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No ease in doing business in India: Reliance think-tank expert quotes top German CEOs who were in India

Modi with Merkel at Hanover in Germany: April 2015
By Our Representative
A senior expert, working with the powerful Reliance Industries Ltd (RIL)-run think-tank has said that the top Germans businessmen who had accompanied German Chancellor Angela Merkel to India early this month have outspokenly declared that Prime Minister Narendra Modi has done little to “ease” business environment in India.
The expert, Britta Petersen, who works as senior fellow with the Observer Research Foundation (ORF), quotes Wolfram von Fritsch, Chairperson of Deutsche Messe AG.that Modi had raised “huge expectations” with his 'Make in India' campaign earlier this year at the Hannover in Germany, but “half a year down the line it seems that not much has happened to ease business in India".
Ahead of the German chancellor's vist, a survey by the Indo-German Chamber of Commerce (IGCC) on hindrances of doing business in India in 2015 lists bureaucracy (58 percent), lack of infrastructure (52 percent) and corruption (45 percent) as the main obstacles for companies, followed by tax disputes (32 percent) and lack of skilled people (35 percent), which ORF expert cites to point towards may have gone wrong.
According to the ORF expert Fritsch as also others in the 30-head strong German business delegation, who brought forward their grievances in the meeting that was jointly organised by the Federation of Indian Chamber of Commerce and Industry (FICCI), Confederation of Indian Industries (CII), IGCC, and the Asia Pacific Committee of German Business.
Peterson says, Amitabh Kant, secretary for Industrial Policy and Promotion, may think that "the process of growth" in India has just begun, but German CEOs rather seemed to believe “rating agencies such as Fitch, Moody's and recently the Asian Development Bank (ADB) that cut down India's growth forecast to 7.4 percent from 7.8 percent for this year.”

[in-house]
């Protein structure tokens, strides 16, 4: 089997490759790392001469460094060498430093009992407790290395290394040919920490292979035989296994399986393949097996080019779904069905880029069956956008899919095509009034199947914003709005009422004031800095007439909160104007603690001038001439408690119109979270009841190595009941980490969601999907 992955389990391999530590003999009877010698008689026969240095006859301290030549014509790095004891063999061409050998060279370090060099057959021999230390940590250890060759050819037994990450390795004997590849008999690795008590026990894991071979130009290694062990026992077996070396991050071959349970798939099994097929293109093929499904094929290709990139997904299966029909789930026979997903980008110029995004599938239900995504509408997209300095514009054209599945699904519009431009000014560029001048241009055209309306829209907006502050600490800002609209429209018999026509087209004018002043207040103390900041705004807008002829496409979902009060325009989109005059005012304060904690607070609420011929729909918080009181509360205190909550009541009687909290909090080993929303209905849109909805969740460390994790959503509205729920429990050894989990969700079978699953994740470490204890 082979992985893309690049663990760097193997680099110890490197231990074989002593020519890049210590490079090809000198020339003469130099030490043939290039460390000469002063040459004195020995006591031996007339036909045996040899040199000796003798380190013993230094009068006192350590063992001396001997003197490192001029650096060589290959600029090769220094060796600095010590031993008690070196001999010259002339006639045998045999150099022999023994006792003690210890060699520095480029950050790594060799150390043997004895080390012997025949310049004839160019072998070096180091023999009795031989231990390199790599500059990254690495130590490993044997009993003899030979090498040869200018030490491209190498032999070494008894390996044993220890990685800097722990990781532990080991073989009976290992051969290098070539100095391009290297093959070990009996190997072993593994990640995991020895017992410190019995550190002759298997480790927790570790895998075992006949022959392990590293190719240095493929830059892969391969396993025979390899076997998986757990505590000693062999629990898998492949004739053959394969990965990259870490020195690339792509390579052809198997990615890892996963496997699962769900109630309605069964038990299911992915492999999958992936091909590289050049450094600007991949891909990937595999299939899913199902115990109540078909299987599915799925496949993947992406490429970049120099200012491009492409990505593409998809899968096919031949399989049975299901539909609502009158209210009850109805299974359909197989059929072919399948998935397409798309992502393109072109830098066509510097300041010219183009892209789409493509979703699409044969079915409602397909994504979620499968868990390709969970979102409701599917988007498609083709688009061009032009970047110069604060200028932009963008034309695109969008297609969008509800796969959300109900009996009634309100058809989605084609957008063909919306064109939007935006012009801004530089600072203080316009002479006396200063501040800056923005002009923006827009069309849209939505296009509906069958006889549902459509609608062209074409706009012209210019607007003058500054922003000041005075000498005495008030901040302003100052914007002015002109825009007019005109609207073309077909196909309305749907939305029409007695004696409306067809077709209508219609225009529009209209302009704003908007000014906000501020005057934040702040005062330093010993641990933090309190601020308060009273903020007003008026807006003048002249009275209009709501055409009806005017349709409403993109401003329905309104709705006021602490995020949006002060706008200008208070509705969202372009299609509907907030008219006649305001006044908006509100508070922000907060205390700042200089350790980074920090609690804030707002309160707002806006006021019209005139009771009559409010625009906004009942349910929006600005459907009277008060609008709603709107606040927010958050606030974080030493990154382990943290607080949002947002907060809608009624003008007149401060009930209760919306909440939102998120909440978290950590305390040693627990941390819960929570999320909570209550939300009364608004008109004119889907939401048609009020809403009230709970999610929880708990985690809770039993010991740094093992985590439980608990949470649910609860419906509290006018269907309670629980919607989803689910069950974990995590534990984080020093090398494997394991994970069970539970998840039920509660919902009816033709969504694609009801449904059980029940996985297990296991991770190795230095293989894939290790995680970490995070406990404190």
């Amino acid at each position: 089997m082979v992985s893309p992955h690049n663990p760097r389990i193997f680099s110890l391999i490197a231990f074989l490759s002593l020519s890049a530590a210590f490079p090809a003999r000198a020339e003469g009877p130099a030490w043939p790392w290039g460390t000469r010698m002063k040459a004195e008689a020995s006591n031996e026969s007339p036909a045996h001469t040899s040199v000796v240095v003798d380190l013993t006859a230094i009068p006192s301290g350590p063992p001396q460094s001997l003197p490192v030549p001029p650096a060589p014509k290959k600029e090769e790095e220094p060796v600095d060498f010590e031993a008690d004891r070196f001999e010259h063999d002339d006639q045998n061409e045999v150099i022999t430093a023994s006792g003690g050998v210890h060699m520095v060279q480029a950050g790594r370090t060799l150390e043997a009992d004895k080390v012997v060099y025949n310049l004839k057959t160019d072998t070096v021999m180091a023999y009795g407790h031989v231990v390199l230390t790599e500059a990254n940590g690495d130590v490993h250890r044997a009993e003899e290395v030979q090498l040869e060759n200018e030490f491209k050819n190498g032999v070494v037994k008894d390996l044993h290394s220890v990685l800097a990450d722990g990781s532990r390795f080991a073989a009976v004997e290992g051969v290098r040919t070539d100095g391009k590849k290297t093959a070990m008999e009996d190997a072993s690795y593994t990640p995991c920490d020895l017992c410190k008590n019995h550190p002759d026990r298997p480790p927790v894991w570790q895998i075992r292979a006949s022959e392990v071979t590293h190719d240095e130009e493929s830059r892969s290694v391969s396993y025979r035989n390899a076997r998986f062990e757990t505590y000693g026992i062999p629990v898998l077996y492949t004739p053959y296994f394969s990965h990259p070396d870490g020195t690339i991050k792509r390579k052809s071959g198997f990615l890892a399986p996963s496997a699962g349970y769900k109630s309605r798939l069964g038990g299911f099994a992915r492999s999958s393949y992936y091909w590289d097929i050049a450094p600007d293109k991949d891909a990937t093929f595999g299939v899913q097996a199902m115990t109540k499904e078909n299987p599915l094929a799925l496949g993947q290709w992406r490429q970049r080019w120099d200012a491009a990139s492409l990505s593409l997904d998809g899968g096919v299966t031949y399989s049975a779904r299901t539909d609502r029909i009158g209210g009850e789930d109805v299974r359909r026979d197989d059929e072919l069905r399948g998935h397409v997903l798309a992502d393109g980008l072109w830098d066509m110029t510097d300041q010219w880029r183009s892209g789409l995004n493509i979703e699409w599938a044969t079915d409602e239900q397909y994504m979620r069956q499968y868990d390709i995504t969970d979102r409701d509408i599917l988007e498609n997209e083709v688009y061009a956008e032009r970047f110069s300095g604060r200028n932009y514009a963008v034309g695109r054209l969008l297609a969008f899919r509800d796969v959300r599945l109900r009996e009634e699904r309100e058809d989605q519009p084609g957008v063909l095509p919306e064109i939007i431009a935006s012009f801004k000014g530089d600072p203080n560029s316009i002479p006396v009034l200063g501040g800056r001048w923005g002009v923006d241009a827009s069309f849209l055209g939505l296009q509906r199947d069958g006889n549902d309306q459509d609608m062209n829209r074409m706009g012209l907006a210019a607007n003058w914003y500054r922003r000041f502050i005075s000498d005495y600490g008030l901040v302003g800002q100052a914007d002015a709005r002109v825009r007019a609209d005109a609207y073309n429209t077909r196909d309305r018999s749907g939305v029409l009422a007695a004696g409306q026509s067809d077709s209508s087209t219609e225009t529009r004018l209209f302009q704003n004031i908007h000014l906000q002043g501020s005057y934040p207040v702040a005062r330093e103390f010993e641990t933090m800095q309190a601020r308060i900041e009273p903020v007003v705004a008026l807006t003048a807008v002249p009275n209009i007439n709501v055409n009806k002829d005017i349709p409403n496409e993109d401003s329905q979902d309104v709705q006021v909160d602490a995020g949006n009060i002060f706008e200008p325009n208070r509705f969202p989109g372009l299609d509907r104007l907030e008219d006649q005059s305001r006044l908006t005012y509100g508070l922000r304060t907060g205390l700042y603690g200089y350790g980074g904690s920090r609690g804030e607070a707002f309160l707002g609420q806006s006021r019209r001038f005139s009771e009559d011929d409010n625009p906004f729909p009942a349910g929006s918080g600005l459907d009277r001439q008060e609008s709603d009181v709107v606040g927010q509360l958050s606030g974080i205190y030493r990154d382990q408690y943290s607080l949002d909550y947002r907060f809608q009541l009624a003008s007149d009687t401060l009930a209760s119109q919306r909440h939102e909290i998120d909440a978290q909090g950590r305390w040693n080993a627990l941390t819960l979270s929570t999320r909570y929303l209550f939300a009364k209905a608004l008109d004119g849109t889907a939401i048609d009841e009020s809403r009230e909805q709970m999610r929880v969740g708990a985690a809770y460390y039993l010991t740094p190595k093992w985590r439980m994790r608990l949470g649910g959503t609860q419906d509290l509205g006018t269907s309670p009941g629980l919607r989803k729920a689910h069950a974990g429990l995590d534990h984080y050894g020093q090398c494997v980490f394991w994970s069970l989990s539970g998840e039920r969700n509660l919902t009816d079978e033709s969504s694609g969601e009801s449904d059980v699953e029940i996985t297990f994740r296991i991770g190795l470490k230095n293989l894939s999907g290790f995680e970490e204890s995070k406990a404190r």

According to the expert, “For them, this is more than a statistic exercise. Many of the German companies that are already present in India, especially the car and machine building industry, pointed out that they already have over-capacities in India built up during the heydays of the UPA government. And they are afraid to get disappointed by the India story for a second time.”
“Slower economic growth worldwide and a less bullish outlook on India led to a slow-down of the annual trade volume between the two countries. Instead of cracking the much awaited 20-billion Euro mark, it is staggering around 16 billion Euro this year”, says the expert.
“This is all the more regrettable since Germany as one of the leading economies worldwide can play a major role in making Modi's 'Make in India' campaign successful. During the last ten years, German companies have invested more than five billion Euro in India, while Indian companies invested four billion in Germany, conversely”, adds the expert.
The expert quotes Hubert Lienhard, Chairman of the Asia-Pacific Committee of German Business and CEO of Voith, a family-owned mechanical engineering company to say, "At the moment my own company has 20 percent more capacity than we need in the country. I hope that we will meet again here in one year and all the plans of the Indian government have been transformed into action. Then we will continue to invest."
The expert quotes Wolfram von Fritsch of the Deutsche Messe AG as saying that admits he is “already checking on other countries such as Indonesia because a major project that he had planned near Delhi seems to be going nowhere.”
Others had a similar view: Catharina Claas-Muehlhaeuser, who heads the Board of Directors at Claas, one of the world leading producers of agricultural machines, says, "Without infrastructure we will leapfrog nowhere". Adds Siemens CEO Joe Kaeser, says. "Everywhere in the world you have to develop energy and infrastructure first, then comes industry".
“Siemens has been in India for almost 100 years and Kaeser had travelled to India five times this year because his company wants to sell technology for smart cities on a large scale.”, the expert says, quoting him further as saying, "Making one single project work is better than any talk."

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